Better grab a Kleenex.
Reddit Ask Me Anything sessions (AMAs) can be somewhat of a mixed bag. Sometimes the celebrities invited to do a session spend the entire time focused on their latest project while crudely sidestepping the questions that matter most to the audience; other times they decide to give in to their fandoms and subsequently break the Internet.
Which is why when a personality gets on Reddit and talks about a beloved character from your childhood—a role they’ve played for 46 years—you need to tune in, if only for an awesome trip down memory lane.
Caroll Spinney, the puppeteer who brought to life Sesame Street’s Big Bird and Oscar the Grouch on television, did an AMA session on Thursday to talk about a documentary about his life, titled I Am Big Bird: The Caroll Spinney Story.
Naturally, the actor—whose voice can easily trigger fond memories of eating cereal for breakfast in front of the TV, happily learning the alphabet in singsong—spent most of the hour answering expected questions like, “How do you feel, knowing that you have touched so many lives through your work?” (Short answer: “It feels incredible.”) He also lent insight to Sesame Street-related queries that have been bugging fans for years.
But the winning inquiry of the day was courtesy of Reddit user man_mayo, who asked Spinney about his most meaningful interaction with a child during filming or off the air.
Here’s what Spinney had to say, which you should try reading with Big Bird’s voice in mind for full effect:
Okay, here’s one.
This is a very sad story, but it’s real.
I got a letter from a fan who said his little boy, who was 5 years old, his name was Joey, he was dying of cancer.
And he was so ill, the little boy knew he was dying.
So the man, in his letter, asked if I would call the little boy. He said the only thing that cheered him at all in his fading state was to see Big Bird on television.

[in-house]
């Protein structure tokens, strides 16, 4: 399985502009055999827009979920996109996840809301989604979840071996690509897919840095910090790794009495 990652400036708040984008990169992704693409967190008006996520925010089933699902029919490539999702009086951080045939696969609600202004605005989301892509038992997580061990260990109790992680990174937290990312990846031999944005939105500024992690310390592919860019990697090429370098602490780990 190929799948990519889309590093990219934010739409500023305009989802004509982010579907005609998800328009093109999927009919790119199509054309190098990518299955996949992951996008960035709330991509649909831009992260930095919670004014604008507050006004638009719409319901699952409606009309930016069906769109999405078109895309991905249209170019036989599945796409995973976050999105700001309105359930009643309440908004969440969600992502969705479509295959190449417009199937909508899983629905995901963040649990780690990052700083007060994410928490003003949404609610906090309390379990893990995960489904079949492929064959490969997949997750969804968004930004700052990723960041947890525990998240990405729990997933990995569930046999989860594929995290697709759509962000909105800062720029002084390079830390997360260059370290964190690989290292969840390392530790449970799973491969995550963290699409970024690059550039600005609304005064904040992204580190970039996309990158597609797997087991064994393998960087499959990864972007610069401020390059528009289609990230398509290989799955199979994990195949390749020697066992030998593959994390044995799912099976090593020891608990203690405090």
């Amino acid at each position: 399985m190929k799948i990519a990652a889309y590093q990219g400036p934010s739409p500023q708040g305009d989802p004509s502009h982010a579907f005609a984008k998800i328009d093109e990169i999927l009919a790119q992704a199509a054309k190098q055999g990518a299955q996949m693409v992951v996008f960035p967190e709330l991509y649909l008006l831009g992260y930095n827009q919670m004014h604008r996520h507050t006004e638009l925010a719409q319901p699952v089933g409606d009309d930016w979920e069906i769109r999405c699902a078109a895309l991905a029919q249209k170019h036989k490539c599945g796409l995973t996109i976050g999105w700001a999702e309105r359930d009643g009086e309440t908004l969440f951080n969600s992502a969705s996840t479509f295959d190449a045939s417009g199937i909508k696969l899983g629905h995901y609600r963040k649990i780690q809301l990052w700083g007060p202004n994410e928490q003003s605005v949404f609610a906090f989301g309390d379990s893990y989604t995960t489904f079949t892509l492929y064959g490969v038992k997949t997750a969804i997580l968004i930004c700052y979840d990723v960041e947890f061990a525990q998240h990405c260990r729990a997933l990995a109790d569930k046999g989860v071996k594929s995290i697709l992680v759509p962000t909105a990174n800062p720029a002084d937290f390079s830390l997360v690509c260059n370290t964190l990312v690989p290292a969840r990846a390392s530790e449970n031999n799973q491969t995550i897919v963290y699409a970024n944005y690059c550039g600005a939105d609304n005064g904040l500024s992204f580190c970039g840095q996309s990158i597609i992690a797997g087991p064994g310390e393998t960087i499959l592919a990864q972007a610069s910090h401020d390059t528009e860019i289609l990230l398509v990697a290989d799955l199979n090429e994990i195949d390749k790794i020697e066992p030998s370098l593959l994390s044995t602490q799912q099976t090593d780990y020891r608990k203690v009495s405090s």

So once in a while, he wouldn’t see Big Bird on some days, because he wasn’t necessarily in every show. So he asked could I telephone him, and talk to the boy, tell him what a good boy he’s been.
So I took a while to look up a phone, because this was before cell phones. And they got a long cord to bring a phone to the boy.
And I had Big Bird say “Hello! Hello Joey! It’s me, Big Bird!”
So he said “Is it really you, Big Bird?”
“Yes, it is.”
I chatted a while with him, about ten minutes, and he said “I’m glad you’re my friend Big Bird.”
And I said “I’d better let you go now.”
He said “Thank you for calling me Big Bird. You’re my friend. You make me happy.”
And it turns out that his father and mother were sitting with him when the phone call came. And he was very, very ill that day. And they called the parents in, because they weren’t sure how long he’d last.
And so his father wrote to me right away, and said “Thank you, thank you” – he hadn’t seen him smile since October, and this was in March – and when the phone was hung up, he said “Big Bird called me! He’s my friend.”
And he closed his eyes. And he passed away.
And I could see that what I say to children can be very important.
And he said “We haven’t seen our little boy smile in MONTHS. He smiled, as he passed away. It was a gift to us. Thank you.”
The heart-wrenching response quickly became the thread’s most popular comment, with Redditors expressing gratitude to Spinney for sharing such a cherished memory. That, plus all the feels in the world.
Now if you’ll excuse us, an ugly cry session is definitely in order.
Photo via Pin/Flickr (CC BY SA 2.0)